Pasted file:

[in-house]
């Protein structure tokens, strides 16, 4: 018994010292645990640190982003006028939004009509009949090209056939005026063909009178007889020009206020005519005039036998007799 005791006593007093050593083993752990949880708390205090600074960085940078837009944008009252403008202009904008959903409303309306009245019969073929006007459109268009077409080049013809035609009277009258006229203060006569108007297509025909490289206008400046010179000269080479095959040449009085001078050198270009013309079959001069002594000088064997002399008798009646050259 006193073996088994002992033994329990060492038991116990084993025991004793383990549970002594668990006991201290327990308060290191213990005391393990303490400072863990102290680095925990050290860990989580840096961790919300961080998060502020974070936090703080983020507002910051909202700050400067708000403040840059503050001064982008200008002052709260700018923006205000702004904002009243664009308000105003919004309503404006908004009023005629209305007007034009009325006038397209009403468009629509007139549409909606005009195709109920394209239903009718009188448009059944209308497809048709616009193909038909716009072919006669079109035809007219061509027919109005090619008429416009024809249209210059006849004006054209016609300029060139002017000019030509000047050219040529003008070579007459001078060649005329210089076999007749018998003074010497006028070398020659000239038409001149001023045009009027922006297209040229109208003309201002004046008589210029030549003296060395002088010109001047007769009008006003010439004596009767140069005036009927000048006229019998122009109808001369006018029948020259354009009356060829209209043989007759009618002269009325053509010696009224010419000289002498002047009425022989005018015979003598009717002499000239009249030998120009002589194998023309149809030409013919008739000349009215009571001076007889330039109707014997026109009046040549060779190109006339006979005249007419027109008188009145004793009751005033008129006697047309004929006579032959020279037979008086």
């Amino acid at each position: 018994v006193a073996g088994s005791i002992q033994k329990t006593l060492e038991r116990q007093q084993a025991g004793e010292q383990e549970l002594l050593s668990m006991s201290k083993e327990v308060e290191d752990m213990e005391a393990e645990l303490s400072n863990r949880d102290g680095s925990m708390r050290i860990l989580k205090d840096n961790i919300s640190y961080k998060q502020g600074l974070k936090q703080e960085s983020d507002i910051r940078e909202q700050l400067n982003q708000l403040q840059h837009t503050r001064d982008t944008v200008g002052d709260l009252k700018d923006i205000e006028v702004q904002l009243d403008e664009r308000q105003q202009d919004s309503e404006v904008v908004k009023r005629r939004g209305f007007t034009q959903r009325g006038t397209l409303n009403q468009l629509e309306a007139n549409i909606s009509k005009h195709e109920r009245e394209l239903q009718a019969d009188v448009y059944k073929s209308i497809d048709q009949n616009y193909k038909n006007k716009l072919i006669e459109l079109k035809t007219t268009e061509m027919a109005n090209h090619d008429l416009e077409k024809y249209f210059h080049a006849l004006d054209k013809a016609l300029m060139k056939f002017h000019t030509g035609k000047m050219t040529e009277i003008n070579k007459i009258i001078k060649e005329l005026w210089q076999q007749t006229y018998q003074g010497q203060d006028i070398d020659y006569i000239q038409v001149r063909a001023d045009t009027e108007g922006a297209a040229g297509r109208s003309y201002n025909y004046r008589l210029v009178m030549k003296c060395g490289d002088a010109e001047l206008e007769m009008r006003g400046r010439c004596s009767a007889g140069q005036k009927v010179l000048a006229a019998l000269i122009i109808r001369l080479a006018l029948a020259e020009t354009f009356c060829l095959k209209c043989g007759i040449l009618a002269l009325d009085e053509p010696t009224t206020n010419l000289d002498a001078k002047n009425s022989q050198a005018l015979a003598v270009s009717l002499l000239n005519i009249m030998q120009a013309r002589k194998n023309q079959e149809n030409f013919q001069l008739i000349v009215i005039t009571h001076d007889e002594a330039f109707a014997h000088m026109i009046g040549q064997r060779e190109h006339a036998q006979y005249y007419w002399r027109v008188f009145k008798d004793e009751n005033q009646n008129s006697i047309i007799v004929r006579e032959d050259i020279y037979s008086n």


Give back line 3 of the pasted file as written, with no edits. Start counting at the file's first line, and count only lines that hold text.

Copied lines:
């Amino acid at each position: 018994v006193a073996g088994s005791i002992q033994k329990t006593l060492e038991r116990q007093q084993a025991g004793e010292q383990e549970l002594l050593s668990m006991s201290k083993e327990v308060e290191d752990m213990e005391a393990e645990l303490s400072n863990r949880d102290g680095s925990m708390r050290i860990l989580k205090d840096n961790i919300s640190y961080k998060q502020g600074l974070k936090q703080e960085s983020d507002i910051r940078e909202q700050l400067n982003q708000l403040q840059h837009t503050r001064d982008t944008v200008g002052d709260l009252k700018d923006i205000e006028v702004q904002l009243d403008e664009r308000q105003q202009d919004s309503e404006v904008v908004k009023r005629r939004g209305f007007t034009q959903r009325g006038t397209l409303n009403q468009l629509e309306a007139n549409i909606s009509k005009h195709e109920r009245e394209l239903q009718a019969d009188v448009y059944k073929s209308i497809d048709q009949n616009y193909k038909n006007k716009l072919i006669e459109l079109k035809t007219t268009e061509m027919a109005n090209h090619d008429l416009e077409k024809y249209f210059h080049a006849l004006d054209k013809a016609l300029m060139k056939f002017h000019t030509g035609k000047m050219t040529e009277i003008n070579k007459i009258i001078k060649e005329l005026w210089q076999q007749t006229y018998q003074g010497q203060d006028i070398d020659y006569i000239q038409v001149r063909a001023d045009t009027e108007g922006a297209a040229g297509r109208s003309y201002n025909y004046r008589l210029v009178m030549k003296c060395g490289d002088a010109e001047l206008e007769m009008r006003g400046r010439c004596s009767a007889g140069q005036k009927v010179l000048a006229a019998l000269i122009i109808r001369l080479a006018l029948a020259e020009t354009f009356c060829l095959k209209c043989g007759i040449l009618a002269l009325d009085e053509p010696t009224t206020n010419l000289d002498a001078k002047n009425s022989q050198a005018l015979a003598v270009s009717l002499l000239n005519i009249m030998q120009a013309r002589k194998n023309q079959e149809n030409f013919q001069l008739i000349v009215i005039t009571h001076d007889e002594a330039f109707a014997h000088m026109i009046g040549q064997r060779e190109h006339a036998q006979y005249y007419w002399r027109v008188f009145k008798d004793e009751n005033q009646n008129s006697i047309i007799v004929r006579e032959d050259i020279y037979s008086n």